Novel parameters for assessing cardiac dyssynchrony

Jones, Kirsty Anne (2021) Novel parameters for assessing cardiac dyssynchrony. PhD thesis, University of Glasgow.

Full text available as:
[img] PDF
Download (6MB)

Abstract

Cardiac mechanical dyssynchrony describes the variation in the timing of contraction or relaxation within the ventricle and can be assessed using various imaging techniques. Electrical dyssynchrony has previously been used as a surrogate for mechanical dyssynchrony. However, it is now widely recognised that mechanical dyssynchrony can occur without the presence of electrical dyssynchrony. Therefore, it has become increasingly important to develop quantitative measures of mechanical dyssynchrony. Although echocardiography has led in this area, radionuclide ventriculography (RNVG) imaging can also be used.

This research aims to investigate the use of novel phase parameters from RNVG, including synchrony, entropy, phase standard deviation, approximate entropy, and sample entropy, to provide a quantitative measure of cardiac dyssynchrony. There is limited published data applying these parameters to phase images, and there is currently no established normal range. To achieve these aims, each parameter has been optimised and tested on both simulated and clinical data. In addition, the optimised parameters have been applied to clinical data sets to assess the ability to predict patient outcome.

The results highlight the importance of optimising input parameters for approximate entropy and sample entropy and demonstrate that the selected values are appropriate for application to RNVG phase images. The clinical results using the optimised parameters are promising for assessing patients prior to receiving cardiotoxic cancer therapy. Approximate entropy combined with left ventricular ejection fraction was able to predict those at a higher risk of cardiac dysfunction before treatment commenced. The dyssynchrony parameters were also used to assess a group of patients with heart failure with reduced ejection fraction. The results demonstrated that dyssynchrony, left ventricular ejection fraction, and right ventricular ejection fraction improved after beta-blocker. In addition, patients with non-ischaemic heart failure and dyssynchronous left ventricular contraction were more likely to respond to beta-blocker therapy.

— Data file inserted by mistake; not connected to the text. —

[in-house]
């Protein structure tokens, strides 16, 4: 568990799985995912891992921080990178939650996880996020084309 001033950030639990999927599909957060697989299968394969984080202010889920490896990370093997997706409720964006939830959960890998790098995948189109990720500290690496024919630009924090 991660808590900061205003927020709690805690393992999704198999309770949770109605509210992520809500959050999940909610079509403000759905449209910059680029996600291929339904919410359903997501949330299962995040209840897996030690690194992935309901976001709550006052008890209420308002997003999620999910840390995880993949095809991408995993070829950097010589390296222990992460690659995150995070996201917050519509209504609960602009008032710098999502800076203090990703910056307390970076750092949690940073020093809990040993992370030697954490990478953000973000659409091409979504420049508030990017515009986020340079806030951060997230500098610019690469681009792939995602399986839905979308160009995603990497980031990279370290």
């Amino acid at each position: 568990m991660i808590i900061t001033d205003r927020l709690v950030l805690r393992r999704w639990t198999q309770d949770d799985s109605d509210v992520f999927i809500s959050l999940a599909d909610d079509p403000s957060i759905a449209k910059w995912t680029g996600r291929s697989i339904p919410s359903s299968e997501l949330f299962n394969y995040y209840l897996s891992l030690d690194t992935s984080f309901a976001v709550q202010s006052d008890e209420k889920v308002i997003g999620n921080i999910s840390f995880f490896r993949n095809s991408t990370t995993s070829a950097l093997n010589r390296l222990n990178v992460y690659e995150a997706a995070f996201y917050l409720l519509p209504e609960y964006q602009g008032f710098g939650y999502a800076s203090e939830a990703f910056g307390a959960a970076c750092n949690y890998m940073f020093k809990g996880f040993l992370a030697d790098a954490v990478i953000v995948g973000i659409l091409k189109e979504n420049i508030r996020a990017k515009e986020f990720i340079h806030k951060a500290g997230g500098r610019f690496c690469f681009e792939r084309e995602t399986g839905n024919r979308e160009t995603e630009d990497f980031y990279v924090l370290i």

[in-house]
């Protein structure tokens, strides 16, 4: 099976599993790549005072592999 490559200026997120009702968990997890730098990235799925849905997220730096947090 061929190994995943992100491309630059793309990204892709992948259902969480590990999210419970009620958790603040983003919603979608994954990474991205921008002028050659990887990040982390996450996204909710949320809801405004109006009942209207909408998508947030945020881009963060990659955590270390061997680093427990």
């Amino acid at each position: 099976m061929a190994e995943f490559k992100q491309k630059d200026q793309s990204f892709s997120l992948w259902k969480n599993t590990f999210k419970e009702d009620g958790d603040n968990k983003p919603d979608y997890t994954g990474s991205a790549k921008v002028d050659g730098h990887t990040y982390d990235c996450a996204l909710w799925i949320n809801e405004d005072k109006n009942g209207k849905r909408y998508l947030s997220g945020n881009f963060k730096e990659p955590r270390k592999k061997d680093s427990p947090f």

This research has successfully investigated novel dyssynchrony parameters for radionuclide ventriculography imaging. Overall, this research strengthens the idea that dyssynchrony can predict patient outcomes and improve clinical decision making.

Item Type: Thesis (PhD)
Qualification Level: Doctoral
Colleges/Schools: College of Science and Engineering > School of Physics and Astronomy
Supervisor's Name: Hamilton, Dr. David J. and Paterson, Mr. Craig and Small, Dr. Alexander D.
Date of Award: 2021
Depositing User: Theses Team
Unique ID: glathesis:2021-82588
Copyright: Copyright of this thesis is held by the author.
Date Deposited: 07 Dec 2021 12:11
Last Modified: 08 Apr 2022 17:08
Thesis DOI: 10.5525/gla.thesis.82588
URI: http://theses.gla.ac.uk/id/eprint/82588
Related URLs:

Actions (login required)

View Item View Item